Family-owned newspapers rule!
August 8, 2014
By Peter W. Wagner
Iowa Information Inc.
At the same time that some metro papers are scraping the walls to hang on, family-owned community newspapers often own their market. No other local media so completely or so regularly reaches so many local buyers.
Radio stations don’t. Broadcasters have become narrowcasters with a format or music selection that attracts only a small slice of the community.
Metro TV stations can’t. Dependent on serving a regional audience, they rarely report local, small-town news.
The Internet can’t. Non-media websites and blogs are often one-sided and are created to promote a specific idea. They lack credibility, making it necessary to read three or four sources to get the total story. Only newspapers are the true broadcasters—reaching the largest base of registered voters and decision makers in the local community.
CREATING COMMUNITY CONSENSUS
Offering solid reporting, local-creative advertising and promotional ideas, local newspapers can rule their market with good management skills and a commitment to the community.
But the key is serving the community first. In many markets, the newspaper is the one cheerleader left. There was a time when the local banks, chambers of commerce, farmer’s elevators and community schools all helped promote and build the community. But over the years most have been incorporated into regional groups with limited interest in local community support or leadership. Only the locally managed newspaper remains to promote positive community change, push for needed community improvements and most importantly, create consensus.
CREATING A BETTER PAPER
Here are nine of my favorite suggestions for touching your community with your still-important printed product.
1) Reconsider using news releases as easy filler for your newspaper. Many are self-serving, overly written and are expected by the sender to take the place of paid advertising. They consume space you can better use to provide real news or a well-crafted feature story. Those you do use can usually be rewritten with a hometown slant or quote to make it more local. Others can be condensed to just a few lines in the “People We Know” or other consolidated sections.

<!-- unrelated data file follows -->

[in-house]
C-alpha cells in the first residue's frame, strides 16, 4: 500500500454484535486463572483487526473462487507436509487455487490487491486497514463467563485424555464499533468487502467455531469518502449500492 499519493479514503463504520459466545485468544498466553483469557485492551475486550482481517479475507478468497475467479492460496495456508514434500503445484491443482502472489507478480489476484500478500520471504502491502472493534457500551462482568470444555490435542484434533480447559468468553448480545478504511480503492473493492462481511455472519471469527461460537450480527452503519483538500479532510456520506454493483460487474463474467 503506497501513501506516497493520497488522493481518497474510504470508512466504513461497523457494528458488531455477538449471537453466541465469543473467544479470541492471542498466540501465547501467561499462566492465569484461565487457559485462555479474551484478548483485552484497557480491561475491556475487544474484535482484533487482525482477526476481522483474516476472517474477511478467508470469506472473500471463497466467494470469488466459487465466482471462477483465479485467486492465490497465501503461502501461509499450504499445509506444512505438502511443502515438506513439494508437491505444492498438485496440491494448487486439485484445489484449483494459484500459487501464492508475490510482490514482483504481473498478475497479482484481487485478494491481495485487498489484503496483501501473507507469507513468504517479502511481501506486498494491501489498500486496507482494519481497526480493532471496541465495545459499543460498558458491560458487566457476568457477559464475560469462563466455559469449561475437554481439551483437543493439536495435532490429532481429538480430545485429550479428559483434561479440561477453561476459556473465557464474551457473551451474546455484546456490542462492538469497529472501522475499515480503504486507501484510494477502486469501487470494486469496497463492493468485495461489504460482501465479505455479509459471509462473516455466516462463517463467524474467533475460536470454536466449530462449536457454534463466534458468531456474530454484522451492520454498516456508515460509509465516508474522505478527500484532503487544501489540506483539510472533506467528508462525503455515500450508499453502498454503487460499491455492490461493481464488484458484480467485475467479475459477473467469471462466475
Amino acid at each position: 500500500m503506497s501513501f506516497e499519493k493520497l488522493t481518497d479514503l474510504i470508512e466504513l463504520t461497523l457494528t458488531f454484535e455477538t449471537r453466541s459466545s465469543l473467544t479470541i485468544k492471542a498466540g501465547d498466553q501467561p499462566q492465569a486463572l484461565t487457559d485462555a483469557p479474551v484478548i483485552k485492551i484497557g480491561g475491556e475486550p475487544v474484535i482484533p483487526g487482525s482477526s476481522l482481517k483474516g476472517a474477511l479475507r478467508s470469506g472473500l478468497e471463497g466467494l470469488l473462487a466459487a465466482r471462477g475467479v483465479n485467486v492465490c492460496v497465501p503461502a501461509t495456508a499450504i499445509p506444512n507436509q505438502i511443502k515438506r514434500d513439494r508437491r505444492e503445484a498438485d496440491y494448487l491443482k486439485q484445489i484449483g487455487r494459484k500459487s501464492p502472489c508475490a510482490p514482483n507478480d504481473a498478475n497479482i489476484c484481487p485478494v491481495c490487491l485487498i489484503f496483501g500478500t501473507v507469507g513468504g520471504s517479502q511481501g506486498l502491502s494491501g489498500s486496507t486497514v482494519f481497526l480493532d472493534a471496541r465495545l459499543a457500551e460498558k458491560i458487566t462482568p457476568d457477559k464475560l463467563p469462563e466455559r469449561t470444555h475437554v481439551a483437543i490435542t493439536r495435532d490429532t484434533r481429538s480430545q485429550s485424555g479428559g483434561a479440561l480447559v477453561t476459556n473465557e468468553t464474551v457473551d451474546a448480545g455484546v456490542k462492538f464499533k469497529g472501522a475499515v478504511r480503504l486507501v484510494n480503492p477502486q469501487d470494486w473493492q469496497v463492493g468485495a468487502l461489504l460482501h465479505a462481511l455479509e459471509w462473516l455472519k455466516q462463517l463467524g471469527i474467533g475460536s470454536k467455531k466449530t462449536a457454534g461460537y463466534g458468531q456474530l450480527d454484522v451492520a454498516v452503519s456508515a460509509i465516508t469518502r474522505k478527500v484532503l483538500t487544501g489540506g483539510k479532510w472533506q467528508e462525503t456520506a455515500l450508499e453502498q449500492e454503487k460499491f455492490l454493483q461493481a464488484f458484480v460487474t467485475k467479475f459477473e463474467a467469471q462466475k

2) Don’t overlook the importance and value of good photos. Make them sharp, big and informative. Be sure to include as many people in each picture as possible. In 1911, newspaper editor Arthur Brisbane said, “A single picture is worth a thousand words.” That statement is still true today. But be sure to get everyone’s name in the cutline under the picture. Names still sell newspapers and build circulation. Solid circulation helps sell ads.
3) Remember the KISS application to design. “Keep It Simple, Stupid!” My grandchildren tell me stupid isn’t a nice word, but in this case, it makes the point. Refrain from over-design, stay away from small white type on black backgrounds, keep your stories short and to the point, and use a variety of points of entry on longer stories.
4) Trust me: Ads beget ads. You’ll find it in the Bible. Translated, it means the more ads you have in every week, the more ads you’ll get. Sometimes it is necessary to offer discount ads or lower price contracts to get the advertising level up so you can eventually charge the per-inch price you want and deserve.
5) Don’t sell space; sell ideas. Provide passionate creative advertising that produces results. Offer a variety of weekly small advertiser packages that get buyers started. Don’t ask the advertiser if he or she wants an ad. Instead, tell him or her about the page, promotion or section you’re offering one-time-only that he or she can’t afford to miss. Close the sale with a specific idea for what to print in his or her ad.
6) Learn to turn on a dime: respond to breaking news and advertising opportunities when they happen. Stay up all night or take a later press time when a big story breaks. Schedule a special section the same week that a new factory or community honor is announced. You are a NEWSpaper. Stay loose to stay ahead of the competition.
7) If it works, do it again. Most good sales promotions, from Hot Dog Days to BINGO, have a three-year lifespan. Participation is good the first year, better the second and begins to decline the third. But some promotions can go on and on, like life. If the promotion feels good and goes good, do it again.
8) Be like McDonald’s. Ask, “Would you like fries with that?” Upgrade every sale by offering combination packages, process color, special positions, multi-time contracts or possible web presence.
9) Be like McDonald’s again. Add new products to your menu. When McDonald’s started, it only sold hamburgers, cheeseburgers, fries, shakes and soda. Today, the fast-food chain offers more than 40 items. Increase your volume by adding a variety of additional publications to your newspaper. Total circulation shoppers, weekend what-to-do tabloids, annual community guides, sports books and business tabloids are just a few possibilities. © Peter Wagner 2014
Peter W. Wagner is founder and publisher of The N’West Iowa REVIEW, Sheldon, IA. A frequent speaker at group and association meetings he appeared recently at the Illinois Press Convention and will lead two all-day IPA seminars this fall. Wagner can be contacted at firstname.lastname@example.org or on his cellphone at 712-348-3550.